Pakistan: Crowd beats journalist traveling near Afghanistan
A British correspondent for The Independent newspaper of London was badly beaten by a crowd Saturday while traveling to the border with southern Afghanistan.
Robert Fisk, 55, said assailants surrounded him and beat him with stones and fists in the village of Kila Abdullah, on the road between Quetta and the border town of Chaman. He suffered two deep gashes in his forehead, one in the back of his head and bruises on his back.
Many of the villagers were believed to be Afghan refugees, some of whom had lost relatives in U.S. bombing in Afghanistan.
Washington: Public tours resume at U.S. Capitol complex
Neither rain, nor cold, nor fear of anthrax could keep several hundred visitors from the Capitol for the first public tours Saturday in almost two months.
The tours were suspended after an aide to Senate Majority Leader Tom Daschle opened a letter containing anthrax on Oct. 15. Some buildings in the Capitol complex were closed to decontaminate for anthrax, and one still is shuttered.
Capitol Police said the tours were halted so they could put in place new security checks.
Police required visitors to walk through a metal detector and have their bags X-rayed in a trailer outside the building.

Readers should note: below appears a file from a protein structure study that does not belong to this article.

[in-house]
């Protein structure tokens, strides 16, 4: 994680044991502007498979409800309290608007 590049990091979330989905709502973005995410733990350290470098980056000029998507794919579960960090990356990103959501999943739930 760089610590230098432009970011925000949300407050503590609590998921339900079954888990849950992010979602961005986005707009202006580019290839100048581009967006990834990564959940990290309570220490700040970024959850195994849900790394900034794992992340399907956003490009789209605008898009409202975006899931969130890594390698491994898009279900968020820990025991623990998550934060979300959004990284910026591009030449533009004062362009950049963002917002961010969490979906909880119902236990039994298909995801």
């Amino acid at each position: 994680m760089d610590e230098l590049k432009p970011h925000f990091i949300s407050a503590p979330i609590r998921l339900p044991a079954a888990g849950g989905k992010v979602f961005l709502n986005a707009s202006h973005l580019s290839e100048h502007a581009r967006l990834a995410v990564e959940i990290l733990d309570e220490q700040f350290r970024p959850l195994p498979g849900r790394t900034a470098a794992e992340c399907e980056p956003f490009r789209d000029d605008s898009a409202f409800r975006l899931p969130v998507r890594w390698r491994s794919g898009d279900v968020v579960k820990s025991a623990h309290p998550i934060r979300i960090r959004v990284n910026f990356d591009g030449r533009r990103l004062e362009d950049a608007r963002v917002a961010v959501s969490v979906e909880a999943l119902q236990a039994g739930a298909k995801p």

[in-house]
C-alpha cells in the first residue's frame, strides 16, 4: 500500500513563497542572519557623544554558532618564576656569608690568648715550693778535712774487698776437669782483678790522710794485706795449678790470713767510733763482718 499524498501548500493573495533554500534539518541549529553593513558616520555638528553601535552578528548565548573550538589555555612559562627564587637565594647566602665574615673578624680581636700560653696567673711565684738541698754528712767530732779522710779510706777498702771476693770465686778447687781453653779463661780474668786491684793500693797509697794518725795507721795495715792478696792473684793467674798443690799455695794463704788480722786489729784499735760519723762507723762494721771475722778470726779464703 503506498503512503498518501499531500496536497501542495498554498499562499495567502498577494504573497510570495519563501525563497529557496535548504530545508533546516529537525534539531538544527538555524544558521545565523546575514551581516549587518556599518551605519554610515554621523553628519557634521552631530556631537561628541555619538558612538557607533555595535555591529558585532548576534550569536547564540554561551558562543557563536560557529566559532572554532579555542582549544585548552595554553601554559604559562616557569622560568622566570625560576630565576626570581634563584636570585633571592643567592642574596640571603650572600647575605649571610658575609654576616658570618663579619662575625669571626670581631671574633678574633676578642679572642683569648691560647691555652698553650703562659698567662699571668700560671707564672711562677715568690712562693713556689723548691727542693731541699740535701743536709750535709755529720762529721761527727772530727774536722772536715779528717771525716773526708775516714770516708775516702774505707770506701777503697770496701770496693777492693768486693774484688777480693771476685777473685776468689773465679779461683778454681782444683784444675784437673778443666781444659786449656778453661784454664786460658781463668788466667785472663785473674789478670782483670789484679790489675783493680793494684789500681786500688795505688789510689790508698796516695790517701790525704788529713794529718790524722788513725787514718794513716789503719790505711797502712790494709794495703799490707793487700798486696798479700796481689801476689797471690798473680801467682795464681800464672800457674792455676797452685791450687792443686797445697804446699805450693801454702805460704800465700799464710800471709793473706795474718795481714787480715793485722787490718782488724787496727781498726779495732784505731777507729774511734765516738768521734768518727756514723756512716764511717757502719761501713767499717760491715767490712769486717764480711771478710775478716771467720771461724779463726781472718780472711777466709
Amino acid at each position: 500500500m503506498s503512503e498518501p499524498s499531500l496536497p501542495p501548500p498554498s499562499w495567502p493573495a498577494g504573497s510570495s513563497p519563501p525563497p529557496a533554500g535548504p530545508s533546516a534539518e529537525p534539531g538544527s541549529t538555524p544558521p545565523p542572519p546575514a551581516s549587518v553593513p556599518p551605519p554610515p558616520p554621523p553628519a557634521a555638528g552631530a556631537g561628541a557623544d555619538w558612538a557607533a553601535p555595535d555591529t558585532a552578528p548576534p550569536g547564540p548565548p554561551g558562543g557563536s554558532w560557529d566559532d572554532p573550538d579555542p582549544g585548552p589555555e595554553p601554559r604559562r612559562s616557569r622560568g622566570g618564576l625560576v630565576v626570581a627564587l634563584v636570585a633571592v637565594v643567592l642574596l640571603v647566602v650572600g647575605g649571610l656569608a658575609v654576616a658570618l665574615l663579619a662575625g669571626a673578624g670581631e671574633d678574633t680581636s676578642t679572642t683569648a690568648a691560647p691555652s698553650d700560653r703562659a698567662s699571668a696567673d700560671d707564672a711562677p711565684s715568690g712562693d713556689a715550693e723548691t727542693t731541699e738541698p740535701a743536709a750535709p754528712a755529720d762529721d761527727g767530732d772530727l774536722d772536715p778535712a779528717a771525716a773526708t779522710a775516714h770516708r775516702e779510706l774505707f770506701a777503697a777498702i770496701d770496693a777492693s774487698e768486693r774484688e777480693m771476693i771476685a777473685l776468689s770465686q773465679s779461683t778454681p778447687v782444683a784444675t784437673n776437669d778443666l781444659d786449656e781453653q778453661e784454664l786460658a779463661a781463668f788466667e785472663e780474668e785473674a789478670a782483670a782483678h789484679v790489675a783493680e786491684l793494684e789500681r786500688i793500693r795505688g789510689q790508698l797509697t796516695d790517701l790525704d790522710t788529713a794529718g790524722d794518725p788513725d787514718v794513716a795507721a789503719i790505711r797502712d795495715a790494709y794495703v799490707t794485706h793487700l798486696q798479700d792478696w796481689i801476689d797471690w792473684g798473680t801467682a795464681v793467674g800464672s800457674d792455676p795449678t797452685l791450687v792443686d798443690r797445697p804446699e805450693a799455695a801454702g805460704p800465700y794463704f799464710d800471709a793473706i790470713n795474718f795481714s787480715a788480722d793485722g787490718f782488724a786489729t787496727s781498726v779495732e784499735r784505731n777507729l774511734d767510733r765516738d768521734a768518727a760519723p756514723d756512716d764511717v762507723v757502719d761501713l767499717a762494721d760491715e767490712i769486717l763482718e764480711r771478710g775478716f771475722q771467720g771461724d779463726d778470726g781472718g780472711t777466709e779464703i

Tourists no longer can wander around the Capitol by themselves. Group tours now are capped at 25 people, half what they once were.
New York: Christmas tree brings cheer for Ground Zero workers
The glow of a Christmas tree trimmed with angels and flags is bringing more than just holiday cheer to workers at the smoking ruins of the World Trade Center it's making life bearable again.
Hundreds of workers at Ground Zero took a momentary break Friday night to watch the lighting ceremony of the 30-foot tree and sing Christmas carols.
The tree was topped with an American flag and adorned with thousands of angels bearing the names of the more than 3,000 people killed or missing on Sept. 11. It was lit by Mayor Rudolph Giuliani with help from
children of the victims.
New York: Report: Hijack leader Atta visited NY before attacks
Mohamed Atta, suspected ringleader of the Sept. 11 terrorist hijackings, rented rooms in New York City in the spring of 2000 with another hijacker, a federal investigator said.
Authorities learned of their stay in New York while retracing the hijackers' steps prior to the attacks, according to the investigator, who spoke to The Associated Press on condition of anonymity.
Neither official would elaborate on Atta's activities in New York or identify the hijacker who accompanied him.
Atta has emerged as a central figure among the hijackers. In the months before the terror attacks he was seen in Florida, Maryland, New Jersey, California and Nevada with the men who went on to hijack four jetliners on Sept. 11.